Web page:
This past winter there was a record low number of colonies, and a record low accumulative area when the colonies were added up: 2.94 acres. Two decades ago, the average winter acreage was 22 acres; in the past decade, the average fell to 12 acres. Last winter’s 2.9 acres was a precipitous dive.
As for milkweed, their host plant, monarch numbers increased historically with the spread of the corn/soybean belt that took over the central states reaching up to the Great Lakes. As prairie grassland was converted to agriculture, the soil disturbance favored milkweed. Far more milkweed colonized corn and soybean fields than the natural prairie or any other landscape.
Gardeners know that milkweed takes advantage of disturbed soils. Up come the little green shoots of common milkweed, Asclepias syriaca, the hearty species most essential to monarch reproduction.
Monarchs arriving in the Midwest encountered a bounty of milkweed, and their numbers skyrocketed as caterpillar survival rates were high.
In 1996, agricultural practices changed with the introduction of soybeans genetically engineered to survive the weed-killer glyphosate, sold as Roundup. “Roundup-ready” corn followed a few years later. Today 90 percent of corn and soy crops are genetically modified organisms, or GMOs, engineered to survive herbicides that kill milkweed as well as other wildflowers that pollinators rely on for nectar.
The more recent push for biofuels, subsidized by the federal government to cut imports of foreign oil, increased demand for corn. When prices spiked, farmers converted more acreage to corn, including millions of acres in the Conservation Reserve Program that paid farmers to manage environmentally sensitive land for natural resource values, not intensive agriculture.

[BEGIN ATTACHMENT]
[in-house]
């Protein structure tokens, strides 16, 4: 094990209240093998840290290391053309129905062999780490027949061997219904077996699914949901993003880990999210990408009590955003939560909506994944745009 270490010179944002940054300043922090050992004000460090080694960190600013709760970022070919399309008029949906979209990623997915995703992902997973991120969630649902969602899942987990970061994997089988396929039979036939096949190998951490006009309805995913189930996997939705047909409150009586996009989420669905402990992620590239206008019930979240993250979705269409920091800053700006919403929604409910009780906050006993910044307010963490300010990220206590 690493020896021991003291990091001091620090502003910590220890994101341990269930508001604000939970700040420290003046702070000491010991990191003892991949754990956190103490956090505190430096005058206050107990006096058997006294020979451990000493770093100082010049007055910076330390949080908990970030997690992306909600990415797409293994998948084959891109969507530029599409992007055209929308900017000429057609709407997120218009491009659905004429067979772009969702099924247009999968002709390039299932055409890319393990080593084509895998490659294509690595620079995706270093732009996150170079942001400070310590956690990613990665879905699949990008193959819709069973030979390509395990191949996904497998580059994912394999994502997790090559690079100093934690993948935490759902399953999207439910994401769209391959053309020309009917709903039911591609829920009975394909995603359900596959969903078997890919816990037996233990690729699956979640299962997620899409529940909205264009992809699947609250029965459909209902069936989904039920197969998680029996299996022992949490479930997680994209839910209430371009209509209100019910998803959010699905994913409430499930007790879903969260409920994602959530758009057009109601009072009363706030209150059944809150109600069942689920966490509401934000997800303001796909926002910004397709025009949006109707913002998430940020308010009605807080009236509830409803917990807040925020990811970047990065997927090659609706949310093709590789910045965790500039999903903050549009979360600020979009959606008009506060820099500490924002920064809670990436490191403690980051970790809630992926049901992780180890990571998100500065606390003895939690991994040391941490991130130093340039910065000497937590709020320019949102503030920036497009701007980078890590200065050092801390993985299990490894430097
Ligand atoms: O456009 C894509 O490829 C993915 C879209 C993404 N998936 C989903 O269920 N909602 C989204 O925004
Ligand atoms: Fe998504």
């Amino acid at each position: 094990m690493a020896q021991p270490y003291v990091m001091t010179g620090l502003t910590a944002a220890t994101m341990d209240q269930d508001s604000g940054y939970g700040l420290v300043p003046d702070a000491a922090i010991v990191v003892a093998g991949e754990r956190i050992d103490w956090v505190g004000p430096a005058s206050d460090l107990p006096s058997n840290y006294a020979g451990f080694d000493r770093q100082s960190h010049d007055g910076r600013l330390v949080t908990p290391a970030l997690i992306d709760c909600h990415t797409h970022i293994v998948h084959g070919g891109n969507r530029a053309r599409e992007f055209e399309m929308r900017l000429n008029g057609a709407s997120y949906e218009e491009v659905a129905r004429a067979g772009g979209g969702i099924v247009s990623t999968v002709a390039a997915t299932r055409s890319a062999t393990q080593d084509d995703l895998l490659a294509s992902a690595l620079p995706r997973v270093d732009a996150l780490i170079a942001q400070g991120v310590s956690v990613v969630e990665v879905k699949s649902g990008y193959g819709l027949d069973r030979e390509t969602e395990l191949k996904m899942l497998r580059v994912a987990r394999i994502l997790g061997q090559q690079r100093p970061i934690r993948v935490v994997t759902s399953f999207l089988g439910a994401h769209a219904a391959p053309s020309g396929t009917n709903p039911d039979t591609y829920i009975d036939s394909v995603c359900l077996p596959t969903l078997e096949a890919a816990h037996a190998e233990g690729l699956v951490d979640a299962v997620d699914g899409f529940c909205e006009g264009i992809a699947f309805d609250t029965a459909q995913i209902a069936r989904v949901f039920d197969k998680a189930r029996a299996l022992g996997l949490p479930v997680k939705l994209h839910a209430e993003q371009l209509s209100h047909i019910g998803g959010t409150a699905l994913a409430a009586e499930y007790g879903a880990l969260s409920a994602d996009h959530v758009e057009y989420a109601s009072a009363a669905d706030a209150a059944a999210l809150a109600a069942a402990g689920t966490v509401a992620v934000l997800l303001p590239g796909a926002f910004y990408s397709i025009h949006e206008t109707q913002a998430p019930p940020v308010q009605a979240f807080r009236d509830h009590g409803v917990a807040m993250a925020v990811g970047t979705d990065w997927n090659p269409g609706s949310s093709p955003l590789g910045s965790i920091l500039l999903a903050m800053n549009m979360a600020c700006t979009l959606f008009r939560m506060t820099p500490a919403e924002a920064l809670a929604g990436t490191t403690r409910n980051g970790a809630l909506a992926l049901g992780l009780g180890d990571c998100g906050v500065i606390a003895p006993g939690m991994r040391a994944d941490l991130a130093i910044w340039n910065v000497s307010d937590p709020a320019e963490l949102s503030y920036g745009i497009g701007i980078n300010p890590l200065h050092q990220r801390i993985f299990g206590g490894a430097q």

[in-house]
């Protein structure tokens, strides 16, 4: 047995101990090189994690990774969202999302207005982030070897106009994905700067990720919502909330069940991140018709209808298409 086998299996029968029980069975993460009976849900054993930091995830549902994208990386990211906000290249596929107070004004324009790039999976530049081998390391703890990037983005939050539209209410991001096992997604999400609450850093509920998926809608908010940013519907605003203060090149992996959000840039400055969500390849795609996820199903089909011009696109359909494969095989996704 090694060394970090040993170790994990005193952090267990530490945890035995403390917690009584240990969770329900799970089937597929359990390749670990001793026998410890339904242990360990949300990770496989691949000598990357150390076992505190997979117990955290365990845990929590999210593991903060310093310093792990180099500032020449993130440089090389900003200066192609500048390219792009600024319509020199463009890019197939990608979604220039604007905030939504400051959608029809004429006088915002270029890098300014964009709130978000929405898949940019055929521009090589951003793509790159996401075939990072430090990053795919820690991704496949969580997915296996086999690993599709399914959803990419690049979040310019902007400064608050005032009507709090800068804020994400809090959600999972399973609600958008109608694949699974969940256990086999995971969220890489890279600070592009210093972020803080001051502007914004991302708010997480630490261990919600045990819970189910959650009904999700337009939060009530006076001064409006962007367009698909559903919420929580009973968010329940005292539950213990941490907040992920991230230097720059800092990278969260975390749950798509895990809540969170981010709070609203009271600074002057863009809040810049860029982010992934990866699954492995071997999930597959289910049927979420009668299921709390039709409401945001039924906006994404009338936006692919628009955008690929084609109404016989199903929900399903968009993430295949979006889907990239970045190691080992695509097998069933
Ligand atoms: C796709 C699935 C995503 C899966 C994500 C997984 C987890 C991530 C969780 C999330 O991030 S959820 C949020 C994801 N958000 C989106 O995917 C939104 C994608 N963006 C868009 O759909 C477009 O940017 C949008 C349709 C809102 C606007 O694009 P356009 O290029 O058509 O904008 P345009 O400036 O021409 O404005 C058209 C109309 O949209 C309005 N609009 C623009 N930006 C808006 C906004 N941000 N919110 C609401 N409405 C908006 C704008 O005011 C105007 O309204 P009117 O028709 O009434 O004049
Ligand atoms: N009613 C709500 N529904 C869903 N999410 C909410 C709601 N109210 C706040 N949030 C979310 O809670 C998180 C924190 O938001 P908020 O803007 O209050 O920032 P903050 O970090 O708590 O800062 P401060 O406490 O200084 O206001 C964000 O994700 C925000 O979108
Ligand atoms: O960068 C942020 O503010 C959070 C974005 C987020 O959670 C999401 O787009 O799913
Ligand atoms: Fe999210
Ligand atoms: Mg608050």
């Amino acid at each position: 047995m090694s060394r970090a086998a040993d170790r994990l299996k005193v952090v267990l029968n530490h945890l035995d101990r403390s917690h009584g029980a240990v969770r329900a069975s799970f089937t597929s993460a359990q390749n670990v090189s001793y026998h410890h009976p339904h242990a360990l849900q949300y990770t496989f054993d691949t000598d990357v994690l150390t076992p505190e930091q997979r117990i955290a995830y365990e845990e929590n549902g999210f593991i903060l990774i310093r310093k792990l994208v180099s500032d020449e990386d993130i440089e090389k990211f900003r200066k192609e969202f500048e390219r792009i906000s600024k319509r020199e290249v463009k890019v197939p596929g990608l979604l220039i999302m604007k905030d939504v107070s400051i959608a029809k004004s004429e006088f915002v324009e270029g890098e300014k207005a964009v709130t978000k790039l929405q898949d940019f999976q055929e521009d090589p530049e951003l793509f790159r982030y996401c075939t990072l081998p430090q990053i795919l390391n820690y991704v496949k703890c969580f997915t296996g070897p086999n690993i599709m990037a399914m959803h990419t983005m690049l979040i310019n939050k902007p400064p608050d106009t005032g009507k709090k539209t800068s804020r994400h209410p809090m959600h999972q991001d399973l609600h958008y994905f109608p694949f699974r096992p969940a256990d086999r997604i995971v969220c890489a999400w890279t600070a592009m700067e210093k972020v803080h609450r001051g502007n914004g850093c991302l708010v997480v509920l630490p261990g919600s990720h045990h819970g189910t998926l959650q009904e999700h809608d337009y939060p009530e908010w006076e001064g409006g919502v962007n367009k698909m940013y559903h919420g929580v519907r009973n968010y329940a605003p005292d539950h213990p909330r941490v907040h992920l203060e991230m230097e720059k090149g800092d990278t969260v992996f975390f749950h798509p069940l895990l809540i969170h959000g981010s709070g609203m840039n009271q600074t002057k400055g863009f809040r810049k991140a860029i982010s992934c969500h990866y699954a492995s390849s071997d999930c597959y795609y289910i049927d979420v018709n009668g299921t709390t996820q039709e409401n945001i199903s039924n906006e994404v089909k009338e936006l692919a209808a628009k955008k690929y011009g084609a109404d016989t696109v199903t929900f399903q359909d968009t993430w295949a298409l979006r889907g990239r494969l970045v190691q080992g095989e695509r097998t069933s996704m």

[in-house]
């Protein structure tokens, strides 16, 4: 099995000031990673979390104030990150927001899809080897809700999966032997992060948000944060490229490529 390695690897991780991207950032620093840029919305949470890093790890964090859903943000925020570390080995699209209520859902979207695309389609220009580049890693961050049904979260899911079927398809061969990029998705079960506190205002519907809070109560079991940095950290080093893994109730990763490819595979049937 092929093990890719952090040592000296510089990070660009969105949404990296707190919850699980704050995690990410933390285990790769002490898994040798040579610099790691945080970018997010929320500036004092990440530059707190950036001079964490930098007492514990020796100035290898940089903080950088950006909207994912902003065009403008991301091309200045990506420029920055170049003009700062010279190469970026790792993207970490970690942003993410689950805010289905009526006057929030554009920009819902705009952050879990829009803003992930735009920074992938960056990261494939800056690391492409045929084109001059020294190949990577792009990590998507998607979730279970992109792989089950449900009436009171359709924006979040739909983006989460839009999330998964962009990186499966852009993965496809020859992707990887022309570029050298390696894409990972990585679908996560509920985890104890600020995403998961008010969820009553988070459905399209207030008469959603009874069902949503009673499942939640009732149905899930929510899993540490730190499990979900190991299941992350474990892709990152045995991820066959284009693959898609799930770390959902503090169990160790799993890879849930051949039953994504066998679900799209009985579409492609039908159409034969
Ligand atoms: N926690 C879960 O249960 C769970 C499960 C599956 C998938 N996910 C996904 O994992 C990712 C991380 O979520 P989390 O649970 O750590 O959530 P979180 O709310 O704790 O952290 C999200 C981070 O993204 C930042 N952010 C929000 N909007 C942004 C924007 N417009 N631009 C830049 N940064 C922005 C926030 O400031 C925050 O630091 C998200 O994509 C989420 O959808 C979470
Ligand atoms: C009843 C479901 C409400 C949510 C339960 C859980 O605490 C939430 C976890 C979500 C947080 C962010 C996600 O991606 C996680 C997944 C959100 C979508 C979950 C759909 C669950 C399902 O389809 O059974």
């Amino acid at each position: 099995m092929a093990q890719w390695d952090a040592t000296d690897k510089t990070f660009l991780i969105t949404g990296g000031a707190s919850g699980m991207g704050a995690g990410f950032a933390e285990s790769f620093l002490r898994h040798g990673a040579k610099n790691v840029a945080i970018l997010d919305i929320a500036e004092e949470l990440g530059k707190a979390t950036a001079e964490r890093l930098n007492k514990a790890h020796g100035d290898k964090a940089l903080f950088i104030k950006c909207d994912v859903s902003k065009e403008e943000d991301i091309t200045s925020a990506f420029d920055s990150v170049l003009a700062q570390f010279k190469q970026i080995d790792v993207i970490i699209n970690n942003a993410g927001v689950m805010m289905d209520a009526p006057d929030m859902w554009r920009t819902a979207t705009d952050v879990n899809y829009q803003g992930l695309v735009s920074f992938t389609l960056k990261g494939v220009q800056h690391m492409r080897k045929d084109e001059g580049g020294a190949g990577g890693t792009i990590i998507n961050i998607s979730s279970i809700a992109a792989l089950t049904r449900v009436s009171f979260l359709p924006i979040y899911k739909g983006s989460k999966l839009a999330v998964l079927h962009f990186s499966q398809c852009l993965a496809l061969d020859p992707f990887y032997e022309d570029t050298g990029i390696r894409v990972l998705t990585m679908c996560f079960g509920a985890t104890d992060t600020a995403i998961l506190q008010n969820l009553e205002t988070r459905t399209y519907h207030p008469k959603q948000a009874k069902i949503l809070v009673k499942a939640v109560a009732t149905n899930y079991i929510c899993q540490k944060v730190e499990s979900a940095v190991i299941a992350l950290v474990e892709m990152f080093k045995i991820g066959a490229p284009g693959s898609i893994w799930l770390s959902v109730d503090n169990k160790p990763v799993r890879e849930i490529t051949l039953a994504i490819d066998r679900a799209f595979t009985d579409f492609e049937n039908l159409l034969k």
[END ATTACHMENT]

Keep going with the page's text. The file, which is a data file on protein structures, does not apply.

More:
Intensive agriculture also swallowed up the small farms with wild field edges and hedgerows between fields where wildflowers grow.
The decrease in monarch butterflies directly coincides with the increase in Roundup-ready crops in the central states, an area that produces the majority of butterflies, including the generation that heads east to New England. Isotope studies of adult butterflies can ID which region’s milkweed a butterfly fed on as a caterpillar. Most supergeneration monarchs that winter in Mexico originate in the Central U.S. on up to the Great Lakes.
New England’s rich bounty of milkweed produced an abundance of butterflies last year, but other regions did not. Drought and heat waves in the central states took a toll. Monarch eggs don’t survive temperatures above 95 degrees, and drought withers milkweed as well as other nectar plants.
Monarchs live in the Goldilocks zone: Conditions can’t be too hot or too cold; too wet or too dry — both in their winter habitat and summer breeding. Increasing extremes in weather brought on by climate change are providing challenges to monarch survival in addition to extreme loss of milkweed habitat.
Schoolchildren won’t be finding monarch caterpillars to bring into the classroom this fall. I hope attention will be paid to the reasons why. Of course it’s about more than monarchs.
Backyard Birder by Francie Von Mertens appears every other week in the Monadnock Ledger-Transcript.